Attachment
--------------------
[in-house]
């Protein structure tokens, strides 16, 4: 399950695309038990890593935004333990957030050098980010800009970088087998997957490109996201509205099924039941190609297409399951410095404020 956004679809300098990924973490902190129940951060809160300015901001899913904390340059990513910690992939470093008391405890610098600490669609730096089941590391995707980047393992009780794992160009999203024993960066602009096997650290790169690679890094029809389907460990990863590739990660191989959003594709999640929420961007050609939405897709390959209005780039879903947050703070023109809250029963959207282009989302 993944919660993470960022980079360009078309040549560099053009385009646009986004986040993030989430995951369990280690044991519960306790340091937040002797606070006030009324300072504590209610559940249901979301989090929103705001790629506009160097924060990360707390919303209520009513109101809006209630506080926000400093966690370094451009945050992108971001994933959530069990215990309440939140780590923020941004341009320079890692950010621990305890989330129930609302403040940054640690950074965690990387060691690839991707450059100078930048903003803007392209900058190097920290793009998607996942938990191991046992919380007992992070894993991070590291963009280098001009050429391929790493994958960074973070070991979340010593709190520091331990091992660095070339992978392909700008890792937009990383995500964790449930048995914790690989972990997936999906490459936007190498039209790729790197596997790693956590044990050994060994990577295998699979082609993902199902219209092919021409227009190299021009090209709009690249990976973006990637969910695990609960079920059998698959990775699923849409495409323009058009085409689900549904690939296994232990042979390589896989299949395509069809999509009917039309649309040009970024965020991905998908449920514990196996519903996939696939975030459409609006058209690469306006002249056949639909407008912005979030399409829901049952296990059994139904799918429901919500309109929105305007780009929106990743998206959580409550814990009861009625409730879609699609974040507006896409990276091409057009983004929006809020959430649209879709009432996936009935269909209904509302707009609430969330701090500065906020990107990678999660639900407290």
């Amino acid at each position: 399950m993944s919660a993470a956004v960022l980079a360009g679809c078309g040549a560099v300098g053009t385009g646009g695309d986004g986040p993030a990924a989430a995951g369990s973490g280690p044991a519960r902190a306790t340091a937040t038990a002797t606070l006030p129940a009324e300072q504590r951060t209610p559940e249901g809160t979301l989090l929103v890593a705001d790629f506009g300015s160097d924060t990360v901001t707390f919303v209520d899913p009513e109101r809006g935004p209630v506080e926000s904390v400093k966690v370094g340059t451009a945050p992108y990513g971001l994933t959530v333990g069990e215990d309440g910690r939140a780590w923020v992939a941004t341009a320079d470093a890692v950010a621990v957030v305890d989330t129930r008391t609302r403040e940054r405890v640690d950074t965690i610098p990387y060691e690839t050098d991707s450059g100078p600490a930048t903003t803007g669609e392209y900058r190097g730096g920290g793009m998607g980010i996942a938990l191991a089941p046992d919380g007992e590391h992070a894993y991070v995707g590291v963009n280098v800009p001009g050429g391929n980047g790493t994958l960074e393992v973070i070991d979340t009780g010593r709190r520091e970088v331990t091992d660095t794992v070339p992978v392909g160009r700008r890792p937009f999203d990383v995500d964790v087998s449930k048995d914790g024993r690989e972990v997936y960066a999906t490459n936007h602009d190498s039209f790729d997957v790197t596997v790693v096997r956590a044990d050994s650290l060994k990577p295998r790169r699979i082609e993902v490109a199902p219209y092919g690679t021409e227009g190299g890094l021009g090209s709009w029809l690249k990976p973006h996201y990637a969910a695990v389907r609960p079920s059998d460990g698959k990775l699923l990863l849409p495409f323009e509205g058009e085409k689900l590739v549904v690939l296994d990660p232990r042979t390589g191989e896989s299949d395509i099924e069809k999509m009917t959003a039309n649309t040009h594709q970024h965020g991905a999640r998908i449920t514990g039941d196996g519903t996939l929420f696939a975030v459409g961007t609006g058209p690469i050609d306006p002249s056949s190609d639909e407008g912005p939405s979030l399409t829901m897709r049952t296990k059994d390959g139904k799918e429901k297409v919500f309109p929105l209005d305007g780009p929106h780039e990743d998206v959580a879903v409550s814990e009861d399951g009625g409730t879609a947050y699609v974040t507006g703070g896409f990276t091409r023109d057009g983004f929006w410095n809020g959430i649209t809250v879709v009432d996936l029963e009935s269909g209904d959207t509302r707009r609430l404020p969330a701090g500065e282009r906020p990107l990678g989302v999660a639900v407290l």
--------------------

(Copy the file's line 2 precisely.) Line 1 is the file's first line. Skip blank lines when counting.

């Protein structure tokens, strides 16, 4: 399950695309038990890593935004333990957030050098980010800009970088087998997957490109996201509205099924039941190609297409399951410095404020 956004679809300098990924973490902190129940951060809160300015901001899913904390340059990513910690992939470093008391405890610098600490669609730096089941590391995707980047393992009780794992160009999203024993960066602009096997650290790169690679890094029809389907460990990863590739990660191989959003594709999640929420961007050609939405897709390959209005780039879903947050703070023109809250029963959207282009989302 993944919660993470960022980079360009078309040549560099053009385009646009986004986040993030989430995951369990280690044991519960306790340091937040002797606070006030009324300072504590209610559940249901979301989090929103705001790629506009160097924060990360707390919303209520009513109101809006209630506080926000400093966690370094451009945050992108971001994933959530069990215990309440939140780590923020941004341009320079890692950010621990305890989330129930609302403040940054640690950074965690990387060691690839991707450059100078930048903003803007392209900058190097920290793009998607996942938990191991046992919380007992992070894993991070590291963009280098001009050429391929790493994958960074973070070991979340010593709190520091331990091992660095070339992978392909700008890792937009990383995500964790449930048995914790690989972990997936999906490459936007190498039209790729790197596997790693956590044990050994060994990577295998699979082609993902199902219209092919021409227009190299021009090209709009690249990976973006990637969910695990609960079920059998698959990775699923849409495409323009058009085409689900549904690939296994232990042979390589896989299949395509069809999509009917039309649309040009970024965020991905998908449920514990196996519903996939696939975030459409609006058209690469306006002249056949639909407008912005979030399409829901049952296990059994139904799918429901919500309109929105305007780009929106990743998206959580409550814990009861009625409730879609699609974040507006896409990276091409057009983004929006809020959430649209879709009432996936009935269909209904509302707009609430969330701090500065906020990107990678999660639900407290």